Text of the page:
UPPER EAST SIDE — For New Yorkers like Dallas O'Dell, a college junior on break from Cornell, the spirit of Christmas means more than sitting around opening presents.
She spent Thursday morning with her parents, brother and boyfriend — and several other volunteers — at the Stanley M. Isaacs Neighborhood Center on East 93rd Street, packing boxes with Cornish hen, roasted potatoes, kale with mushrooms and key lime pie before delivering the food to the elderly through the Citymeals-on-Wheels program.
"It's become a tradition," said O'Dell, 20, whose family started volunteering together for the meal delivery program five years ago. "For me, I don't like everyone just talking about what you get for Christmas. This gives it that meaning that a lot of people lose about the holiday."
Citymeals was on track to provide more than 8,700 holiday meals to homebound New Yorkers and senior centers, said the organization's executive director, Beth Shapiro. The program — whose $19 million budget relies almost entirely on private donors — provides meals on weekends, holidays and in emergencies to the city's frail and aged, who are chronically disabled by conditions like vision loss, diabetes, arthritis and heart disease.
"You just see their faces light up when you go to the door," said Melissa O'Dell, a Tudor City resident who prepped meals beside her daughter.
She got her children involved with the effort for personal reasons: When she was a child, her grandmother, who lived on Long Beach Island, N.J., received deliveries from Meals-on-Wheels, a similar program that runs on weekdays.
"It brought a sense of comfort to my parents knowing that my grandmother had a hot meal and a visit from someone every day," O'Dell said.
Paying it forward has become the most meaningful way for O'Dell to celebrate the holiday.
"We don't go to either family," she said of her and her husband's relatives. "We opt out. We dedicate ourselves to this and then go home and have Chinese food."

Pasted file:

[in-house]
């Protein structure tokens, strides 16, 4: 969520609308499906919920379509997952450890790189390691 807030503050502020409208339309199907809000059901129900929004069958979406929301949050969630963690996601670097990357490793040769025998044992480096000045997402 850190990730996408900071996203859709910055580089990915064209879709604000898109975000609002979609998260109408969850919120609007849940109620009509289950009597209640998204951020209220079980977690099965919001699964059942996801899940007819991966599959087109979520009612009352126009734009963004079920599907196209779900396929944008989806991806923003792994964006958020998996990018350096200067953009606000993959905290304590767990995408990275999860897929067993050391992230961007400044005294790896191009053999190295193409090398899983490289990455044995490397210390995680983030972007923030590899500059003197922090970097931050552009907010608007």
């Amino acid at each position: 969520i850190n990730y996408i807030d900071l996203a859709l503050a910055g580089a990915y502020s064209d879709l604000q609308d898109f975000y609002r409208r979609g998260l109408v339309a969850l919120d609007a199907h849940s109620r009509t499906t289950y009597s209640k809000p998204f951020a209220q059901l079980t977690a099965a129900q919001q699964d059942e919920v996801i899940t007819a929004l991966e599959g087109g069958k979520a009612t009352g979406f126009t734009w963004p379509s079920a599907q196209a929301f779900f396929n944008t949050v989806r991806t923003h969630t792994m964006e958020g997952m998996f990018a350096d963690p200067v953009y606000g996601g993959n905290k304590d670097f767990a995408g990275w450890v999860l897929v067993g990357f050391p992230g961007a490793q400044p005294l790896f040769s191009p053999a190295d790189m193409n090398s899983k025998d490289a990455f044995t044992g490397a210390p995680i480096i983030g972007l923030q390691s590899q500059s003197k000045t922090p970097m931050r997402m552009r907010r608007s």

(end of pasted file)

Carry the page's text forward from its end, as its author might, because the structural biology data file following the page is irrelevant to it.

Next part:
The family's first stop for deliveries included a legally blind retired public school teacher, who at 68 years old was one of the younger participants in the program. More than 60 percent of those who receive Citymeals are over 80, the organization said.
"It makes my life easier," said Carol, who declined to give her last name. Ever since someone left a white napkin on her stove two years ago that she couldn't see when she put her stove on, she hasn't done a lot of cooking.
Jeffrey Stewart, the food services manager at the Isaacs Center, couldn't have been happier that he was preparing meals on Christmas.
"I was raised by my grandmother," said Stewart, who hails from Tobago. "She instilled in me the idea to love and to be loving and to give love in times like this. She always said to remember to give back to the unfortunate who aren't able to prepare a meal for themselves."
After Stewart wrapped up in the kitchen at the community center at 2 p.m., he planned to head to his cousin's house in East Flatbush to help her finish preparing a feast of chicken, goat, pies and fruit, and then join her and her five children in handing out more than 100 meals to the homeless in front of the Bedford-Atlantic Armory Men's Shelter in Crown Heights.
"It's something we do on our own. We don't get funding to do it," said Stewart, who has been handing out free Christmas meals for 25 years. "Christmas to me, means love, joy, peace, happiness and all the good things that come with that."